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    5 foods for energy

    We’ve all hit that afternoon slump where our energy dips and our focus fades. Our body is fuelled by what we feed it and impacts our energy levels in significant ways.  While that energy slump is frustrating, there are reasons behind it and there are things we can do to help mitigate that midday energy slump. In this article, we’ll go through why your energy fades at times and 5 of our favourite foods for energy. 

    Why energy fades

    Energy can fade for all sorts of reasons, but the number one reason that energy dips, according to a recent study, is that the brain’s reward system is at its lowest around 2pm (1). Past research found that neural reward responses may be different in the afternoon, but they hadn’t discovered in what way (2). When the brain is exposed to a rewarding stimulus, it responds by releasing dopamine, known as one of the body’s happy hormones, into the brain (3). However, new research suggests that in the afternoon, that trigger is at its least sensitive (1). Dopamine is one of the hormones that helps provide us with energy, so when the body isn’t releasing as much, it means that we end up more groggy and have less energy (4). It’s likely that this system for why we feel so exhausted in the middle of the day, or for days at a time is extremely complex and we’re only just beginning to find an understanding of it, but this preliminary research can help us to understand how to combat the lack of energy. There are a number of foods that have been proven to help boost energy and increase dopamine levels naturally.  

    Porridge

    Porridge is a great source of essential vitamins and minerals, like iron, manganese, and B vitamins, that help you stay energised all day long. Not only is it a whole grain, but it also contains beta-glucan, a soluble fibre that forms a thick gel when it is mixed with water. This gel helps the digestive system delay emptying the stomach and the absorption of glucose into the blood, which means that you’re going to stay full for longer and the nutrients will release slowly into your bloodstream for a more sustained energy release (5,6,7). 

    Bananas

    We all know that bananas are a great source of potassium, but they’re also chock full of B vitamins and are a complex carbohydrate (8). They contain 3 different kinds of essential natural sugars, glucose, fructose and sucrose, which help to boost your energy levels over time and don’t cause a spike, meaning there will be no crash (9). They are rich in pectin and starch, which, like porridge, helps to delay the emptying of the stomach, so you stay fuller longer and there is a more sustained release of energy (10). 

    Eggs

    Eggs are one of the most nutritious foods that we have. Not only are they full of protein, but they are also rich in B vitamins, which help enzymes break down food for energy, and contain the amino acid Leucine, which is known to stimulate energy production (11,12). The amino acid helps cells take in blood sugar, break down fat to produce energy, and stimulates the production of energy within cells (12). Protein is a great source of the amino acid tyrosine, which enzymes in your body turn into dopamine, helping to maintain your energy levels and battle that afternoon slump (13).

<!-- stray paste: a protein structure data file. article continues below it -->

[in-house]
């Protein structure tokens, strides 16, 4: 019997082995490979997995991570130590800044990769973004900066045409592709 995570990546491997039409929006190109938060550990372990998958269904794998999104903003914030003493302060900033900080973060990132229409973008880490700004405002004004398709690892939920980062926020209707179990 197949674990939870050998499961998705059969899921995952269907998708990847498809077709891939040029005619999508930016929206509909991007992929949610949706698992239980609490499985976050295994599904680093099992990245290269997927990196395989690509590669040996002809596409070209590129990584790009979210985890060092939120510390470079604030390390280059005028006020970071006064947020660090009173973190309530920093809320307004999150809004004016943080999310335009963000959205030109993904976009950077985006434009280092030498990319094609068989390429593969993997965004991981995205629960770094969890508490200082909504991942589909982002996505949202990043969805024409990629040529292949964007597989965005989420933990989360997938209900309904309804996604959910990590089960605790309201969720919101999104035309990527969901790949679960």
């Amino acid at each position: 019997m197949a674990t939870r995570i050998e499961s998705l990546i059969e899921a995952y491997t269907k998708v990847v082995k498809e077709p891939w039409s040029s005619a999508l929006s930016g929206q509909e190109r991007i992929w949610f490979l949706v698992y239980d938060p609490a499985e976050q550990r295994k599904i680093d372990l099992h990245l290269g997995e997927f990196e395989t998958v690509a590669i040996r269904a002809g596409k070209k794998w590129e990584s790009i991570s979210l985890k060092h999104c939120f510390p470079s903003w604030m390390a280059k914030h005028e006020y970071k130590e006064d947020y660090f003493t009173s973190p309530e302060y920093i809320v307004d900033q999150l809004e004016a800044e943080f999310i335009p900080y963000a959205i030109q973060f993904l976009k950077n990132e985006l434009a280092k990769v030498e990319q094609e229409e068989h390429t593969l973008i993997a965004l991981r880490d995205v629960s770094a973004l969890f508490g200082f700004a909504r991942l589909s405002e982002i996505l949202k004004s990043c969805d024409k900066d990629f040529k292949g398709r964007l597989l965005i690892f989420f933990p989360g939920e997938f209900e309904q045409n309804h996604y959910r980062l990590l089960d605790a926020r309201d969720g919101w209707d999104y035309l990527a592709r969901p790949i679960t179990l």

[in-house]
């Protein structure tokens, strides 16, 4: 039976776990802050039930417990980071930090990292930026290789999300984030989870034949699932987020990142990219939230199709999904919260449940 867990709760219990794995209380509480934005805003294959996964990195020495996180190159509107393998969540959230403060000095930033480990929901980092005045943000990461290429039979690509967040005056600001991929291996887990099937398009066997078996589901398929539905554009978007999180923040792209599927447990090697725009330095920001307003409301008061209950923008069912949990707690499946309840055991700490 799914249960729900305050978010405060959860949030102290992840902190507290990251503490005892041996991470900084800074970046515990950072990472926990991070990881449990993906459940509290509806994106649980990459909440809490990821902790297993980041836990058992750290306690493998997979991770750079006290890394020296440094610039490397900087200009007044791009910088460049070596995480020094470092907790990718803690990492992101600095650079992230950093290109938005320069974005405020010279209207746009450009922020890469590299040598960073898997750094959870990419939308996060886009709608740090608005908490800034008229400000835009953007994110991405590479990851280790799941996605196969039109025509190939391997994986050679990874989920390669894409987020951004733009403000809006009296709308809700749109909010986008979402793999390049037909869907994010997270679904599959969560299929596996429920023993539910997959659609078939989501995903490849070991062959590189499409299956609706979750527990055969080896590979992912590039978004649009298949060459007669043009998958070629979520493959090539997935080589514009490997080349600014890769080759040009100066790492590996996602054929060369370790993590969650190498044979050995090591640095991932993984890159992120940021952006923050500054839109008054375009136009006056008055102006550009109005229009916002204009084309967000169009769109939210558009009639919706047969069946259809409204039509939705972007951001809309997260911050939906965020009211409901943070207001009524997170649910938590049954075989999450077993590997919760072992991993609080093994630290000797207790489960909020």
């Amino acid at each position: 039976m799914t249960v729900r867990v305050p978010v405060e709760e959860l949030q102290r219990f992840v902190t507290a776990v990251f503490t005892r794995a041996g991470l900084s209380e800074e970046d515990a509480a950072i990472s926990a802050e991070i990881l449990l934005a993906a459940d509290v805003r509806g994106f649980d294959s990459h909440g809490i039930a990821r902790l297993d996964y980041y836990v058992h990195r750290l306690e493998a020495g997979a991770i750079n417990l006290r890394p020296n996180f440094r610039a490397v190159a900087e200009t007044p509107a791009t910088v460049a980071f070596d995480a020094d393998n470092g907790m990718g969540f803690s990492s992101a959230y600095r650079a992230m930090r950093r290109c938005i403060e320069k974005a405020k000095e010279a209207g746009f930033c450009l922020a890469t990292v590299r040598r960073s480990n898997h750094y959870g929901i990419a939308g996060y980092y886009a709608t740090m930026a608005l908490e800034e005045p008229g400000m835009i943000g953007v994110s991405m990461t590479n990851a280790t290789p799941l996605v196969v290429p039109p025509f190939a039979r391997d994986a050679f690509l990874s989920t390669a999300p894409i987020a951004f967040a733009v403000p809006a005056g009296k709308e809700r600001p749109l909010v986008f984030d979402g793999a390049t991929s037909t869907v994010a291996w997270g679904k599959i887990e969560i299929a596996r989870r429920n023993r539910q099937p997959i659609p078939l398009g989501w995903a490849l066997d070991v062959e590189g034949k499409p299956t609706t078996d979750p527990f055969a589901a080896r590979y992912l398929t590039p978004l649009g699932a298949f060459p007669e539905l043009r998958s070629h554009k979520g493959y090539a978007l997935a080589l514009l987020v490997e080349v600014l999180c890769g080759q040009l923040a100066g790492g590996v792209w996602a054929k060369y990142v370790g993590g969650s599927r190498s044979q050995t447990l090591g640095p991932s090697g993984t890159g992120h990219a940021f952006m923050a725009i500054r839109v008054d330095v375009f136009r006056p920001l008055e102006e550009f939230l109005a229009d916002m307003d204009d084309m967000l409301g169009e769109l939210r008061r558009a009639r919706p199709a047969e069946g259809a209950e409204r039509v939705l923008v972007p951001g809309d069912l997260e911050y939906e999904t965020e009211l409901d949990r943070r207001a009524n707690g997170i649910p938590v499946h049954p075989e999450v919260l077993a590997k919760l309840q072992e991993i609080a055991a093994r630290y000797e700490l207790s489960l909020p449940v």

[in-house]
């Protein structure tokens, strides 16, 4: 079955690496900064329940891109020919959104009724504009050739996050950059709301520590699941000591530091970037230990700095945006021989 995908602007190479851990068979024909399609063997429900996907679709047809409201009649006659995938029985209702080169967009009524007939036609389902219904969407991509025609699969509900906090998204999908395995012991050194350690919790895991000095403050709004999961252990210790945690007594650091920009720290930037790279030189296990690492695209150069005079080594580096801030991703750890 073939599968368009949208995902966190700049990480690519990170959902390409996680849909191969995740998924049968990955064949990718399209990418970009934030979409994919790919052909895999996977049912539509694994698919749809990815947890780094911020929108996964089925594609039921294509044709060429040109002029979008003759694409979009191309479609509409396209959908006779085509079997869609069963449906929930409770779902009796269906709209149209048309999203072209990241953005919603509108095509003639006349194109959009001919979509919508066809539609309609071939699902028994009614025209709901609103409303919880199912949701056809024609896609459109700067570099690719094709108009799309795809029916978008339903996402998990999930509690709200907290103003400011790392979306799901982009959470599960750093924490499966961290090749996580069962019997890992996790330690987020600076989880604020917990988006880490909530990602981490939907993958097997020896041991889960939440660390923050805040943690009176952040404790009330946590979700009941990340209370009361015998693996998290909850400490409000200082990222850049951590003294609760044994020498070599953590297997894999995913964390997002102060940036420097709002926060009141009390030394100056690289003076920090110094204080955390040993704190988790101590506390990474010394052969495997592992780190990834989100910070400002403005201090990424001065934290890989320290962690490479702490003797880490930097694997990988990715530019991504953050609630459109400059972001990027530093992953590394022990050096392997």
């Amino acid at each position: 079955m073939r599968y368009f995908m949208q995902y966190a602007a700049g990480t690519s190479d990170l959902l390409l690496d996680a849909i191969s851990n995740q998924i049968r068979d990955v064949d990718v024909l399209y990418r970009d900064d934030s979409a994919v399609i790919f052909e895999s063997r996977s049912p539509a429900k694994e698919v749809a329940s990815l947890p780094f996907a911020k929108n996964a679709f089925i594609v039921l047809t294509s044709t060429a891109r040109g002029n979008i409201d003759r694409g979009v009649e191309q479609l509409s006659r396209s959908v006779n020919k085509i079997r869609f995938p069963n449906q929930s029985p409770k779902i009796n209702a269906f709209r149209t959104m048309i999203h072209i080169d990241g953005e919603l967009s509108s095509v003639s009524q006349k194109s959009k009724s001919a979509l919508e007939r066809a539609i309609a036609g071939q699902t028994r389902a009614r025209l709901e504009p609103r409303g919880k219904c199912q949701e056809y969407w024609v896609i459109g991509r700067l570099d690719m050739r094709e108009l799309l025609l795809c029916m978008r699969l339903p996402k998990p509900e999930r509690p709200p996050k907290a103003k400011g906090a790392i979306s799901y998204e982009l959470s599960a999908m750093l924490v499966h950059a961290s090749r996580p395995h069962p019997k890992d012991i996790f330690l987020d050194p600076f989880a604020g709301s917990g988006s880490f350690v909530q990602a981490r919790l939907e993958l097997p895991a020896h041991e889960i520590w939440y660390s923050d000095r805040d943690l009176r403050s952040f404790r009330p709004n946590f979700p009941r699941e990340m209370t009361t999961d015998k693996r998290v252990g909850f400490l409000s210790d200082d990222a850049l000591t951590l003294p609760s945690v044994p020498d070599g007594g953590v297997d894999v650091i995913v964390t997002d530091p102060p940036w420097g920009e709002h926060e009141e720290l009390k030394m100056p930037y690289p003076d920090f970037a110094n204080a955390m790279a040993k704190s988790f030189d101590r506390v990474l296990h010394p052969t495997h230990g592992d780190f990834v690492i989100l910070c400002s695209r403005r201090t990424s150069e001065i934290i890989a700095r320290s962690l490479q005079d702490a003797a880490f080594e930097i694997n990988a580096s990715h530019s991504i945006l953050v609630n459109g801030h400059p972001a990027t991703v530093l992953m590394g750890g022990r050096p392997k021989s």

Yoghurt

    Yoghurt is a great source of probiotics, carbs, and protein. The carbs that are found in yoghurt come in the form of simple sugars, like lactose and galactose, which when broken down provide energy to the body (14). Since it’s full of protein as well, it helps to slow the digestion of the carbs and provides a sustained release of energy over time (14). Plus, certain bacteria found in the gut and sustained with natural probiotics have been linked to the production of dopamine (15). While research in this area is limited, it does show promising results for energy production in the body. 

    Beans

    Beans are also a great source of protein and essential nutrients. While there are many different kinds of beans, their nutrient profiles are similar and are full of carbohydrates, fibre, protein and contain antioxidants that help to fight inflammation and encourage energy production (16,17). Black beans and black-eyed peas are the most popular beans, and for good reason with them being good sources for folic acid, magnesium, and iron, all nutrients that are involved with energy production and aid in energy delivery (18). Velvet beans, while not as common, naturally contain high levels of L-dopa, the precursor molecule to dopamine, meaning that they are likely to help aid in the production of dopamine in the brain and can help encourage the reward system in your brain to function more efficiently in the afternoon (19). 


    No matter what you choose to eat, it’s likely that one of these foods will help increase your energy levels and get you back on track for the rest of your day. 


    References:

    1. https://www.jneurosci.org/content/37/37/8895#sec-12
    2. https://www.sciencedirect.com/science/article/abs/pii/S1471489208002129
    3. http://www.ncbi.nlm.nih.gov/pubmed/17072591
    4. http://dx.doi.org/10.1098/rstb.2006.1854
    5. https://fdc.nal.usda.gov/fdc-app.html#/food-details/785470/nutrients
    6. https://www.ncbi.nlm.nih.gov/pubmed/18633670
    7. https://www.ncbi.nlm.nih.gov/pmc/articles/PMC5421128/
    8. https://fdc.nal.usda.gov/fdc-app.html#/food-details/362759/nutrients
    9. https://www.ncbi.nlm.nih.gov/pubmed/2849298
    10. https://www.ncbi.nlm.nih.gov/pubmed/8092089
    11. https://pubmed.ncbi.nlm.nih.gov/26828517/
    12. https://nutritionj.biomedcentral.com/articles/10.1186/s12937-017-0298-6
    13. https://ndb.nal.usda.gov/ndb/nutrients/index
    14. https://www.nature.com/articles/ejcn2014123
    15. https://www.ncbi.nlm.nih.gov/pubmed/24997036

    Written by:
    Stevie Deale

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